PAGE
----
In the sixteenth and seventeenth centuries, children were usually dressed in miniature versions of adult dress, encumbered with heavy fabrics and formal styling, and then exhibited socially with their parents. During the eighteenth century, this tradition weakened, so that by 1800, children wore much looser and more practical outfits; girls in muslin or stout cotton frocks, and boys in linen or cotton skeleton suits and later woollen jackets and breeches.
The Gallery has a good collection of nineteenth century children's clothing, particularly girl's dresses, a few examples of which are illustrated. Striped and patterned cottons were the usual material for such dresses, easily washable, and passed on from sibling to sibling, and then to cousins or friends. They were invariably home-made at this time, and often utilised fabric from worn adults' clothing, which could be cut up and re-used. During the nineteenth century, boys wore similar dresses to girls, until the age of 4 or 5, when they were "breeched" and put into little suits, like their fathers. The watercolour portrait shown below has a mother with her 3 children, both boys and girls in similar frocks or dresses, whilst the coloured fashion plate of about 1860 shows a gaggle of girls playing outdoor in replica versions of women's dress, complete with crinolines, but cut shorter to show the pantalettes below.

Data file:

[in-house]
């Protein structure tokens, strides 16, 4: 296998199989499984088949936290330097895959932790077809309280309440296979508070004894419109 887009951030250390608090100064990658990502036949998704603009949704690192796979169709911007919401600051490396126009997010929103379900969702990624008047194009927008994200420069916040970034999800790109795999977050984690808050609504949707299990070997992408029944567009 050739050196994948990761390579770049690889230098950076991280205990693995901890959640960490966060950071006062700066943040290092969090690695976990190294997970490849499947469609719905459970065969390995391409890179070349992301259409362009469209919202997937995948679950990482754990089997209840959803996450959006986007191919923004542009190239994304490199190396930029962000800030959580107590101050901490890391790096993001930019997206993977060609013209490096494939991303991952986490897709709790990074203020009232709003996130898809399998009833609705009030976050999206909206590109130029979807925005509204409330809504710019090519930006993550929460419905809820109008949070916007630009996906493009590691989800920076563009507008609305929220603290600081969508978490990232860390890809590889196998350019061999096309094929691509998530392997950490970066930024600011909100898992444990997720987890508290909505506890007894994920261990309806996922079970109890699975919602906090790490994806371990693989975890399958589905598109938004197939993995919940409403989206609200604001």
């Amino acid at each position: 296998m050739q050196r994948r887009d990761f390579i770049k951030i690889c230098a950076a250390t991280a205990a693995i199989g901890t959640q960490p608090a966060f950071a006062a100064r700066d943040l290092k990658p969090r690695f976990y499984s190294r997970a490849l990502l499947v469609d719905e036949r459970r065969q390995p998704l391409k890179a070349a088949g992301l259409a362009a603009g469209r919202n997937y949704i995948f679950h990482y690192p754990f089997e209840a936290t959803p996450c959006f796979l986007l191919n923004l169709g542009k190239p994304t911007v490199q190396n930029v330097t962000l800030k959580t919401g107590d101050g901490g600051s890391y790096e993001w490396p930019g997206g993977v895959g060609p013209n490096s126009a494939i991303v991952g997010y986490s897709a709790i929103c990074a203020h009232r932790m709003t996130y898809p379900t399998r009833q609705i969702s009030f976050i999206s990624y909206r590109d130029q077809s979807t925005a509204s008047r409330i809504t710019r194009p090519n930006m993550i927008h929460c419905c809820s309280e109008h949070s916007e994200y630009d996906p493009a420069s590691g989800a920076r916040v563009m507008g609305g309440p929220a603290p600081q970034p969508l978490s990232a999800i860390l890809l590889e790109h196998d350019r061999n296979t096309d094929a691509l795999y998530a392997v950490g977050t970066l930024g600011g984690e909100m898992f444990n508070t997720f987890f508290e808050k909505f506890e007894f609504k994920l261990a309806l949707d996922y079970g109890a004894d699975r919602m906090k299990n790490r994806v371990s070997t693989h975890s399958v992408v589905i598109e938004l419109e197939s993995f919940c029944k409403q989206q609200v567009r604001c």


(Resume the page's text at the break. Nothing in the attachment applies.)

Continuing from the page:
Full item descriptions:
"Peter Maddox Holding a Bird" [1964.155], English School, 19thC
"John Maddox with a Cat" [1964.156], English School, 19thC
"boots" [1964.269], Appleby & Co.